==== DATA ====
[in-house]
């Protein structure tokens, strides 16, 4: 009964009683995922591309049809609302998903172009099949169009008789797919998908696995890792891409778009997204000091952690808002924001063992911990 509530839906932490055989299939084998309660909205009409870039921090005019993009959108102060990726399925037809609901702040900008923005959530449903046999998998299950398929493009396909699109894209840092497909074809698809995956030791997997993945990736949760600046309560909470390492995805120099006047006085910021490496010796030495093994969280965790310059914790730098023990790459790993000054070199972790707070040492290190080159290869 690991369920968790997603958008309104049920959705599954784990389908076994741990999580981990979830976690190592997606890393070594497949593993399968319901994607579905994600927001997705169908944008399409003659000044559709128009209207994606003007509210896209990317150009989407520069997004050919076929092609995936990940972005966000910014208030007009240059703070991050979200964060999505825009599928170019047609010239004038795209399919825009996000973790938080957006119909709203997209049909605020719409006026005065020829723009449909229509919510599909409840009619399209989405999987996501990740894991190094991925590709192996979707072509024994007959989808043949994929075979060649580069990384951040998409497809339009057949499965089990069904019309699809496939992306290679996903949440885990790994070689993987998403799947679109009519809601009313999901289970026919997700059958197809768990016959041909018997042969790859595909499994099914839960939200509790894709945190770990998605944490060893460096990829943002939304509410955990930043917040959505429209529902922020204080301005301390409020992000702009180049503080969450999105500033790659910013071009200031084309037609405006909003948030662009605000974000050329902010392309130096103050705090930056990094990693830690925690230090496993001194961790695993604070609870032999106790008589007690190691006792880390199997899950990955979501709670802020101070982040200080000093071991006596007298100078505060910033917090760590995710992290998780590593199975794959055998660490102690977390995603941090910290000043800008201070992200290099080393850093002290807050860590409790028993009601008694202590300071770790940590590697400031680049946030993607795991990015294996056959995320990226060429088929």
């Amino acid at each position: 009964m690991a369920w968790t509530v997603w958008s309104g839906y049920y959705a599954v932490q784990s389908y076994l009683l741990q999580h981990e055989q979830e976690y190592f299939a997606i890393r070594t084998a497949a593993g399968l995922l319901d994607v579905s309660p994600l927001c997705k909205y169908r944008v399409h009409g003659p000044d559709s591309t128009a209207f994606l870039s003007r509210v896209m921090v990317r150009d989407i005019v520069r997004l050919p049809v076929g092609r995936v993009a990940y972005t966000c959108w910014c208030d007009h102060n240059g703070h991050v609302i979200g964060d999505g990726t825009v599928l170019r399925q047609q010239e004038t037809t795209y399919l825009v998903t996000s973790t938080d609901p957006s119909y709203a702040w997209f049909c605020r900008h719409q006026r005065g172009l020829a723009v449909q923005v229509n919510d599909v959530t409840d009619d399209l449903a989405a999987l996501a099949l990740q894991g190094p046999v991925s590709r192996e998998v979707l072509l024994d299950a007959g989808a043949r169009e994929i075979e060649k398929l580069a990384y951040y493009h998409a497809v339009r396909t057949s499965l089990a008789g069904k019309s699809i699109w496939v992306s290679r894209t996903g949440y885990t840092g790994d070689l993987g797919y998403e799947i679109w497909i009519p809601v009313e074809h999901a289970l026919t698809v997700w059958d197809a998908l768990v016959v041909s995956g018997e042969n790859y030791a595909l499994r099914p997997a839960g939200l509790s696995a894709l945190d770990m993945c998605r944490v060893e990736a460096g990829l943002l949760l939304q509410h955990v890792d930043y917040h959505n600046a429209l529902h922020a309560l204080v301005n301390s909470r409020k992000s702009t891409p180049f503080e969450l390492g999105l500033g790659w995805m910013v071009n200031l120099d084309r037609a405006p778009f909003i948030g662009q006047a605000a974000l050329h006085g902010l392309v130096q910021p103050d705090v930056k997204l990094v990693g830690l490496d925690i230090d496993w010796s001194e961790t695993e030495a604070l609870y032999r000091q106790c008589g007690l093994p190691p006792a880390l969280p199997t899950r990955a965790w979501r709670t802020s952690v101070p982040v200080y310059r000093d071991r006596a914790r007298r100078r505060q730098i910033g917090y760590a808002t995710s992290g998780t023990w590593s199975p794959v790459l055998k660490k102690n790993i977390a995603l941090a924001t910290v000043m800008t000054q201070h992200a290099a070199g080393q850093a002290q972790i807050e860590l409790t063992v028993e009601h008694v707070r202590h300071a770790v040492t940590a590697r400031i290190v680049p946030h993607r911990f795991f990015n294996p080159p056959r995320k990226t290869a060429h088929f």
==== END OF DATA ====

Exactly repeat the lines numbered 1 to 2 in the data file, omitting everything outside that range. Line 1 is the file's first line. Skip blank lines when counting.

[in-house]
């Protein structure tokens, strides 16, 4: 009964009683995922591309049809609302998903172009099949169009008789797919998908696995890792891409778009997204000091952690808002924001063992911990 509530839906932490055989299939084998309660909205009409870039921090005019993009959108102060990726399925037809609901702040900008923005959530449903046999998998299950398929493009396909699109894209840092497909074809698809995956030791997997993945990736949760600046309560909470390492995805120099006047006085910021490496010796030495093994969280965790310059914790730098023990790459790993000054070199972790707070040492290190080159290869 690991369920968790997603958008309104049920959705599954784990389908076994741990999580981990979830976690190592997606890393070594497949593993399968319901994607579905994600927001997705169908944008399409003659000044559709128009209207994606003007509210896209990317150009989407520069997004050919076929092609995936990940972005966000910014208030007009240059703070991050979200964060999505825009599928170019047609010239004038795209399919825009996000973790938080957006119909709203997209049909605020719409006026005065020829723009449909229509919510599909409840009619399209989405999987996501990740894991190094991925590709192996979707072509024994007959989808043949994929075979060649580069990384951040998409497809339009057949499965089990069904019309699809496939992306290679996903949440885990790994070689993987998403799947679109009519809601009313999901289970026919997700059958197809768990016959041909018997042969790859595909499994099914839960939200509790894709945190770990998605944490060893460096990829943002939304509410955990930043917040959505429209529902922020204080301005301390409020992000702009180049503080969450999105500033790659910013071009200031084309037609405006909003948030662009605000974000050329902010392309130096103050705090930056990094990693830690925690230090496993001194961790695993604070609870032999106790008589007690190691006792880390199997899950990955979501709670802020101070982040200080000093071991006596007298100078505060910033917090760590995710992290998780590593199975794959055998660490102690977390995603941090910290000043800008201070992200290099080393850093002290807050860590409790028993009601008694202590300071770790940590590697400031680049946030993607795991990015294996056959995320990226060429088929």